trees and bushes and flowers which had been covered by the ice
leaved out once more, and from that time till now the world has
always been just as we see it at the present day.

Robert Bell.

Ottawa, Canada.


Shortly after the story was presented and then published, another version was published by G.E.Jamme as "Dogrib Legend of the Flood" in The Coast, volume 11, pages 180-181 and can be found in a free Google Books publication.  Jamme spends some time in his 1906 article telling about his hearing the story from the people at Great Slave Lake.  Beyond that look at the story's original tellers, there are some interesting differences.  I suggest also going to a book by the late Ella Elizabeth Clark to read how she combines the two versions in her Indian Legends of Canada.

However you choose to re-tell the story, it's definitely winter, the time when the Native Peoples of North America all told stories to get through the winter.  I think that's a great idea!
*********************
Here's my closing for days when I have a story in Keeping the Public in Public Domain
***************** 

This is part of a series of postings of stories under the category, "Keeping the Public in Public Domain."  The idea behind Public Domain was to preserve our cultural heritage after the authors and their immediate heirs were compensated.  I feel strongly current copyright law delays this intent on works of the 20th century.  My own library of folklore includes so many books within the Public Domain I decided to share stories from them.  I hope you enjoy discovering new stories.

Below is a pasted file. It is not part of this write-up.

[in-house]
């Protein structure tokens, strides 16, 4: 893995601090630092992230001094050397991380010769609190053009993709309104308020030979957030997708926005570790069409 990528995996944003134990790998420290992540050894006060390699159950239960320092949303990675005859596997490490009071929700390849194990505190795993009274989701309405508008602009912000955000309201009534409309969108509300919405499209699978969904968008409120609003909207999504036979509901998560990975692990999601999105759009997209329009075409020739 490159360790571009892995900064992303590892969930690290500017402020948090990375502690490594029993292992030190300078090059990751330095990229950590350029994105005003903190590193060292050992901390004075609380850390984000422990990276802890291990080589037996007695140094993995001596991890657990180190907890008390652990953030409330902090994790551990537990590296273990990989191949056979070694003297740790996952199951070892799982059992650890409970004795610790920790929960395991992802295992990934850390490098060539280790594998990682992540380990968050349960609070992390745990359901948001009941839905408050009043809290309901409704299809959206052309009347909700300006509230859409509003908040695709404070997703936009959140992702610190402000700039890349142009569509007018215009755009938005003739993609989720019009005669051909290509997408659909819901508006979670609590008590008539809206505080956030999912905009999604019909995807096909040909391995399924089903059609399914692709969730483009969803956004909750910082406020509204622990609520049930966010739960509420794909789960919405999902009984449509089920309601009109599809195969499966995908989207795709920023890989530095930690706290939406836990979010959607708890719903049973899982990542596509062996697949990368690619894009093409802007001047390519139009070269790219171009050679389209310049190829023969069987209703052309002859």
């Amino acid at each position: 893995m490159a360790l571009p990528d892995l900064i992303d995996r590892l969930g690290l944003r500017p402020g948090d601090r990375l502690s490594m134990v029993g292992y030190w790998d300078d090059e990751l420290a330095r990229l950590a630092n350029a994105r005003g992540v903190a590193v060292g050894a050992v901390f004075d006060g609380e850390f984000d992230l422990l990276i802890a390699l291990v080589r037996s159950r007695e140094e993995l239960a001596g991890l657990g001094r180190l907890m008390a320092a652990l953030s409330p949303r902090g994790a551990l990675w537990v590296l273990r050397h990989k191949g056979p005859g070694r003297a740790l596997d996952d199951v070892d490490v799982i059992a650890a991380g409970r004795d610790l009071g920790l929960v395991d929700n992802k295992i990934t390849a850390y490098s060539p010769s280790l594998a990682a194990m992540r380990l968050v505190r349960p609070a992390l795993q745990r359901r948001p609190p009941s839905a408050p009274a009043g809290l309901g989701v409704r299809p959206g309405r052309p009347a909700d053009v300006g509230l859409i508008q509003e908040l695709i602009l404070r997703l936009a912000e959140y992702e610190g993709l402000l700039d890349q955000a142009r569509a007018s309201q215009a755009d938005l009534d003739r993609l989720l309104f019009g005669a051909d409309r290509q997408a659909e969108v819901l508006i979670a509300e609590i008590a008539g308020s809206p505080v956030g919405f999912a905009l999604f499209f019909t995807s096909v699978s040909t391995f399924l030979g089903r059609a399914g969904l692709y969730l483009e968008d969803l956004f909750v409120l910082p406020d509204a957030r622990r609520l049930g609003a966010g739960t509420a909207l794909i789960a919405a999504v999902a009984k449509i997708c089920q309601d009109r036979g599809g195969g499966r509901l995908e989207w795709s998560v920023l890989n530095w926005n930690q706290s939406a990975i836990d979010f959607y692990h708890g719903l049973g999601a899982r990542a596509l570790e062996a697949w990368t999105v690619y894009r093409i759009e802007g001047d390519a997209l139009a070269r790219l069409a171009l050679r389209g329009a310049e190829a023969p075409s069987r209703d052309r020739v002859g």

At the same time, my own involvement in storytelling regularly creates projects requiring research as part of my sharing stories with an audience.  Whenever that research needs to be shown here, the publishing of Public Domain stories will not occur that week.  This is a return to my regular posting of a research project here.  (Don't worry, this isn't dry research, my research is always geared towards future storytelling to an audience.)  Response has convinced me that "Keeping the Public in Public Domain" should continue along with my other postings as often as I can manage it. 

Other Public Domain story resources I recommend -
  • There are many online resources for Public Domain stories, maybe none for folklore is as ambitious as fellow storyteller, Yoel Perez's database, Yashpeh, the International Folktales Collection.  I have long recommended it and continue to do so.  He has loaded Stith Thompson's Motif Index into his server as a database so you can search the whole 6 volumes for whatever word or expression you like by pressing one key. http://folkmasa.org/motiv/motif.htm